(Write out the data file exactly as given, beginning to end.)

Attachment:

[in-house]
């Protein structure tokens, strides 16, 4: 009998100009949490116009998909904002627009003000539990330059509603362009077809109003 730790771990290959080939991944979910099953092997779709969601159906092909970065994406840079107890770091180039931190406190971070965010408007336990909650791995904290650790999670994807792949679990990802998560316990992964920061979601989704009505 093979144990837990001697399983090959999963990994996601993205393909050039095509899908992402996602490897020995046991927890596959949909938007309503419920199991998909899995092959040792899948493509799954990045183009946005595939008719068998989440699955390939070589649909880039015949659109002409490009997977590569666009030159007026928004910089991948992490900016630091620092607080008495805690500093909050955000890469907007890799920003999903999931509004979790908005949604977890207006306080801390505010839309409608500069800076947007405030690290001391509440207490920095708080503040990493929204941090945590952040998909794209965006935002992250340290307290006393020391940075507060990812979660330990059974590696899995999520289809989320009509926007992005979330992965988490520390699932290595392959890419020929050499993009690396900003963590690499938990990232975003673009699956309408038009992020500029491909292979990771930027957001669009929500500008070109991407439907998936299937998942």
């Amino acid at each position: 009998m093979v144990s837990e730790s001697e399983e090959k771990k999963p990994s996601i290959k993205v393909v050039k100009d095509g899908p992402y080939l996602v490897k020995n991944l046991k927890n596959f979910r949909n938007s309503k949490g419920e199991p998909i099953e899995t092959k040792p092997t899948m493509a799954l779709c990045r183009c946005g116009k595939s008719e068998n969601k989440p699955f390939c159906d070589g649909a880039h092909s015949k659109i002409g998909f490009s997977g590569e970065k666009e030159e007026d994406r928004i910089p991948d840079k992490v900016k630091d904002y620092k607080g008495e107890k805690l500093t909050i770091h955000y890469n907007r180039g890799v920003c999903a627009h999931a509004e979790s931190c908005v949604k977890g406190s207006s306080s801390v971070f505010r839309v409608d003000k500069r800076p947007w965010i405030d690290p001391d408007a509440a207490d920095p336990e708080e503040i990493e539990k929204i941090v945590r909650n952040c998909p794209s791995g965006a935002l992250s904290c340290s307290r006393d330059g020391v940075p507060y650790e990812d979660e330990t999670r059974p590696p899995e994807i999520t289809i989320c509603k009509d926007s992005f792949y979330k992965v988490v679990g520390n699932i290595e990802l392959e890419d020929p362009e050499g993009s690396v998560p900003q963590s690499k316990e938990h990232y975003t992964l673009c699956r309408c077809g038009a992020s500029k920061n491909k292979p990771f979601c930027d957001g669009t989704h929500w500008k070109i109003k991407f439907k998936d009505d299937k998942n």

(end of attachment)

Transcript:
[in-house]
């Protein structure tokens, strides 16, 4: 009998100009949490116009998909904002627009003000539990330059509603362009077809109003 730790771990290959080939991944979910099953092997779709969601159906092909970065994406840079107890770091180039931190406190971070965010408007336990909650791995904290650790999670994807792949679990990802998560316990992964920061979601989704009505 093979144990837990001697399983090959999963990994996601993205393909050039095509899908992402996602490897020995046991927890596959949909938007309503419920199991998909899995092959040792899948493509799954990045183009946005595939008719068998989440699955390939070589649909880039015949659109002409490009997977590569666009030159007026928004910089991948992490900016630091620092607080008495805690500093909050955000890469907007890799920003999903999931509004979790908005949604977890207006306080801390505010839309409608500069800076947007405030690290001391509440207490920095708080503040990493929204941090945590952040998909794209965006935002992250340290307290006393020391940075507060990812979660330990059974590696899995999520289809989320009509926007992005979330992965988490520390699932290595392959890419020929050499993009690396900003963590690499938990990232975003673009699956309408038009992020500029491909292979990771930027957001669009929500500008070109991407439907998936299937998942």
């Amino acid at each position: 009998m093979v144990s837990e730790s001697e399983e090959k771990k999963p990994s996601i290959k993205v393909v050039k100009d095509g899908p992402y080939l996602v490897k020995n991944l046991k927890n596959f979910r949909n938007s309503k949490g419920e199991p998909i099953e899995t092959k040792p092997t899948m493509a799954l779709c990045r183009c946005g116009k595939s008719e068998n969601k989440p699955f390939c159906d070589g649909a880039h092909s015949k659109i002409g998909f490009s997977g590569e970065k666009e030159e007026d994406r928004i910089p991948d840079k992490v900016k630091d904002y620092k607080g008495e107890k805690l500093t909050i770091h955000y890469n907007r180039g890799v920003c999903a627009h999931a509004e979790s931190c908005v949604k977890g406190s207006s306080s801390v971070f505010r839309v409608d003000k500069r800076p947007w965010i405030d690290p001391d408007a509440a207490d920095p336990e708080e503040i990493e539990k929204i941090v945590r909650n952040c998909p794209s791995g965006a935002l992250s904290c340290s307290r006393d330059g020391v940075p507060y650790e990812d979660e330990t999670r059974p590696p899995e994807i999520t289809i989320c509603k009509d926007s992005f792949y979330k992965v988490v679990g520390n699932i290595e990802l392959e890419d020929p362009e050499g993009s690396v998560p900003q963590s690499k316990e938990h990232y975003t992964l673009c699956r309408c077809g038009a992020s500029k920061n491909k292979p990771f979601c930027d957001g669009t989704h929500w500008k070109i109003k991407f439907k998936d009505d299937k998942n």